KING COUNTY, Wash. — Despite calls for her resignation, King County Sheriff Mitzi Johanknecht said she’s not stepping down. “No, I’m not going to resign.” Johanknecht told KIRO 7.
Last week, King County Councilmember Joe McDermott joined a small chorus of people calling for Johanknecht’s resignation for her response to a $5 million settlement with the family of Tommy Le. Le was an unarmed 20-year-old who was shot and killed by Deputy Cesar Molina in 2017. “The truth is Deputy Molina shot and killed an unarmed 120-pound Asian high school student in the back while he was retreating,” said Le family attorney Jeff Campiche.
Last fall, Johanknecht offered her condolences to the Le family, even though the shooting occurred before she was sheriff. After the settlement, Johanknecht sent an internal email to her staff. She wrote: “First of all, this case is not a reflection of how I view the actions of Deputy Molina in this incident.” Johanknecht added: “Proceeding to trial at this time runs the risk of a verdict based on emotion, rather than facts.”
The sheriff’s internal email was leaked and drew a demand for her resignation from King County Councilmember Joe McDermott. “Sheriff Johanknecht ripped the bandage off a still fresh and painful wound in our community,” wrote McDermott. He added that her email is “disrespectful to the young person who was killed, to his family and to our entire community.” The sheriff responded to McDermott and said, “I don’t know why he’s calling for my resignation other than what he might be saying in the media. He hasn’t talked to me.”
Devitta Briscoe’s brother, Che Taylor, was killed by Seattle police. Her police accountability group, “Not This Time,” is also calling for Johanknecht to step down. “It’s just a blatant disregard and uphold the actions of these officers is just, it’s just beyond me and so, yes, I’m calling for her resignation,” said Briscoe.
Johanknecht is not backing down from her words. “I’m not ashamed of what I said. It’s tough for the Le family, and I understand that, but the actions that Deputy Molina took saved lives.”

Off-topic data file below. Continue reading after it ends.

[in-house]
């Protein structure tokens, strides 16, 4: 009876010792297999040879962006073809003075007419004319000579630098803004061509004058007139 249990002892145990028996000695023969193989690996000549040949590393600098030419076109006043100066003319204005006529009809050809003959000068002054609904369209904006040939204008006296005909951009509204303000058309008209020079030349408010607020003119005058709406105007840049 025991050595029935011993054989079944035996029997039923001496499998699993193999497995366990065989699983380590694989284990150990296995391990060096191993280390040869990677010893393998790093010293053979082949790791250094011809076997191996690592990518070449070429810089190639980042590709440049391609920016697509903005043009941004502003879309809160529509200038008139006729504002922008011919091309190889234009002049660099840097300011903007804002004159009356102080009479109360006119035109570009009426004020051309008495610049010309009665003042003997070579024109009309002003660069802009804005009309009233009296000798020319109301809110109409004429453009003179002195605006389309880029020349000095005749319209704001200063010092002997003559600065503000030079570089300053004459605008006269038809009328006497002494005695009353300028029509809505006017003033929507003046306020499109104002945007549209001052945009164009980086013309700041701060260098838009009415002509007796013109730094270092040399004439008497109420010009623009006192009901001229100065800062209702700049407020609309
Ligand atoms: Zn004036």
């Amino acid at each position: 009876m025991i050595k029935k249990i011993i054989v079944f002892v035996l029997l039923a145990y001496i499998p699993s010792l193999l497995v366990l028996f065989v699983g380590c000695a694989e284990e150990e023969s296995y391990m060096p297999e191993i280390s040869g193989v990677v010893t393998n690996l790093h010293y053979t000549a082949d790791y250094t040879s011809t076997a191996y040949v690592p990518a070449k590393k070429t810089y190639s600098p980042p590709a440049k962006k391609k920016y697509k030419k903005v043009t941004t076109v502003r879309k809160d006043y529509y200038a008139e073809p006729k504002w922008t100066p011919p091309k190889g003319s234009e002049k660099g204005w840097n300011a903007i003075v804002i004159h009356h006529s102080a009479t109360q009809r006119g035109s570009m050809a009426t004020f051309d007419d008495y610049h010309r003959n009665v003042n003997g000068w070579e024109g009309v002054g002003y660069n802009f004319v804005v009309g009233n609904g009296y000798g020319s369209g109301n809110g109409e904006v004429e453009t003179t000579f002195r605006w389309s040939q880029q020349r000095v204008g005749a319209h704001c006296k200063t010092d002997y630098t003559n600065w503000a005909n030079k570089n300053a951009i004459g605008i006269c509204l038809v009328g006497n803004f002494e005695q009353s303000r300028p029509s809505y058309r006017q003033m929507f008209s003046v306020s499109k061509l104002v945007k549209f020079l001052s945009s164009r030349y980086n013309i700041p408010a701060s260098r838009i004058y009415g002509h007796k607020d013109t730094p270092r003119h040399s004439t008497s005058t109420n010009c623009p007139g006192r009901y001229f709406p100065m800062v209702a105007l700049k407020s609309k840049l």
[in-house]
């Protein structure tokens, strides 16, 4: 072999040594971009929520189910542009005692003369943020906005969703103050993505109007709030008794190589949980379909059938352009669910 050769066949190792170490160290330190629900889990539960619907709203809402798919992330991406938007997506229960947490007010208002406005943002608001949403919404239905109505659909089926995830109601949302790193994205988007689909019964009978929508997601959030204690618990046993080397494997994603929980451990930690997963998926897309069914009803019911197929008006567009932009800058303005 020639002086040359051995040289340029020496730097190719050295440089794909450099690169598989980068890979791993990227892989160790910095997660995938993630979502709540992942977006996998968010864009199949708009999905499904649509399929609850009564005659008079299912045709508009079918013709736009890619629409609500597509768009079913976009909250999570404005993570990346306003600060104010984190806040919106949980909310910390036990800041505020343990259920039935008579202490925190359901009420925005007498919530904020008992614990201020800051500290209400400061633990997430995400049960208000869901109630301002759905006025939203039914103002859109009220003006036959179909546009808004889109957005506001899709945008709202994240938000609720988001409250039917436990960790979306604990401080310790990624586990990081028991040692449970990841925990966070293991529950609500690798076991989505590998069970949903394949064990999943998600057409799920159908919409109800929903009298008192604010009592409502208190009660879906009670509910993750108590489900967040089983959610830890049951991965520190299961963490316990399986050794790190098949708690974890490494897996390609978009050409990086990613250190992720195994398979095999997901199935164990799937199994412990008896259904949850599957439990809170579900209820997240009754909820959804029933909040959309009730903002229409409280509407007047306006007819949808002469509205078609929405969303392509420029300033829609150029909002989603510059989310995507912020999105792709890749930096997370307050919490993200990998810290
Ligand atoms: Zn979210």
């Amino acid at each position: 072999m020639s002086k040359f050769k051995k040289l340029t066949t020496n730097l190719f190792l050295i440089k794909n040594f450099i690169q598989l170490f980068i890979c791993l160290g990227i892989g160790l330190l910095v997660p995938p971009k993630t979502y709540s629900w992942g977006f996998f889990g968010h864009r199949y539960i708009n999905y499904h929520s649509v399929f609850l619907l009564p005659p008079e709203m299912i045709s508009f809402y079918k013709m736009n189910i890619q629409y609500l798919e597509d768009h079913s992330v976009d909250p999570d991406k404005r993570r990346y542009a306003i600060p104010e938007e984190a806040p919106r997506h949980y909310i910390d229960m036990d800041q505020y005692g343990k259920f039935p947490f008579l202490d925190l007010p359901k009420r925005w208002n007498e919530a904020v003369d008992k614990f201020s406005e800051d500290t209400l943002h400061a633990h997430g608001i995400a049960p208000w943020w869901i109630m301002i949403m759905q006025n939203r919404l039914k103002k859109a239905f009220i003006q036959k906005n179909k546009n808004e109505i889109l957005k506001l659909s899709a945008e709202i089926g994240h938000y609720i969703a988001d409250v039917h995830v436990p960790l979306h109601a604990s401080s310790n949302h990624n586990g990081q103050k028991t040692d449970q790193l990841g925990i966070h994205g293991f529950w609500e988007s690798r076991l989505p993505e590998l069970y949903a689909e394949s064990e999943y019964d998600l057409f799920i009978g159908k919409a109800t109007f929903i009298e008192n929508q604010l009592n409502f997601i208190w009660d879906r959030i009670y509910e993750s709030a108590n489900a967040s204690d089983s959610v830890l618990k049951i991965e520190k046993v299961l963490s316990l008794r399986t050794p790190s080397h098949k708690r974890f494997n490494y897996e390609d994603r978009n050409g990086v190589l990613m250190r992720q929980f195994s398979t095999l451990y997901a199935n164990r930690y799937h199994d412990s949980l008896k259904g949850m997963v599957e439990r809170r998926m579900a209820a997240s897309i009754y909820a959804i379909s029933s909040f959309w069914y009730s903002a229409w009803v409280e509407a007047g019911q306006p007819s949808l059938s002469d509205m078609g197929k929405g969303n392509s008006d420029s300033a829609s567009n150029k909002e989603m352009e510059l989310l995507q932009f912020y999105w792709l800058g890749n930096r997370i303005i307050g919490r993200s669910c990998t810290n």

Johanknecht believes she has done a good job holding deputies accountable. She pointed to her firing last week of Detective George Alvarez. The sheriff said Alvarez was fired for his aggressive behavior that ended with deputies shooting and killing car theft suspect Anthony Chilcott. “He had de-escalation training. This wasn’t de-escalating a situation,” she said. When asked if Chilcott might be alive today if Alvarez had acted differently, Johanknecht responded, “I don’t know what the decision-making process would have, if it ultimately would have led there.”
In February, Johanknecht fired longtime Detective Mike Brown for mocking two “Black Lives Matter” protesters who were struck, with one killed, on I-5. Brown posted a meme that read, “All Lives Splatter.” When asked to respond to criticism that she is not sensitive enough to people of color, Johanknecht said, “I don’t tell very many people this or make a point of it. My stepdaughter is a Black woman. I have a deep care and connection about families of color, people of color.”
Johanknecht oversees a department with an overwhelming number of white men. “We can’t help but have both implicit and explicit biases,” said Johanknecht. She has pushed for body cameras, more training and more diversity. “We need members of the BIPOC community, members of the LGBTQ community to come, become part of us,” said Johanknecht.
The sheriff believes she has been held to a different standard than her male predecessors. “I really do believe that. I think I have an additional battle being a member of the LGBTQ community. I think that on top of that, it is prime time, for whatever reason, to try to run existing leaders of law enforcement out of their job. I think it’s shameful what happened to my friend, Chief Best,” said Johanknecht.
In November, King County voters passed a charter amendment that will make the sheriff an appointed, not elected, position. It was an amendment pushed by some members of the King County Council. “I think it’s about control. I think what they found in me was a very different sheriff than the predecessor, who, his staff did spend a lot of time with council members,” said Johanknecht. At the end of 2021, King County will be the only county in Washington without an elected sheriff. “I think whoever it is isn’t going to be called a sheriff,” said Johanknecht.
Johanknecht is not sure what she will do next. After 36 years, she got emotional talking about the men and women of the King County Sheriff’s Office. “I’ve had so many opportunities. I’ll miss it. It’ll be the people. It’ll be the communities, the memories of those you helped along the way.” Despite the criticism, Johanknecht believes you have to have the heart of a servant to be sheriff. “The people that do law enforcement, for the biggest majority, really do have a good heart and want to do the right thing. I would hope that I’ve left the sheriff’s office in a place for whoever picks up the reins will have had the advantage of four years of hard work by a lot of people.”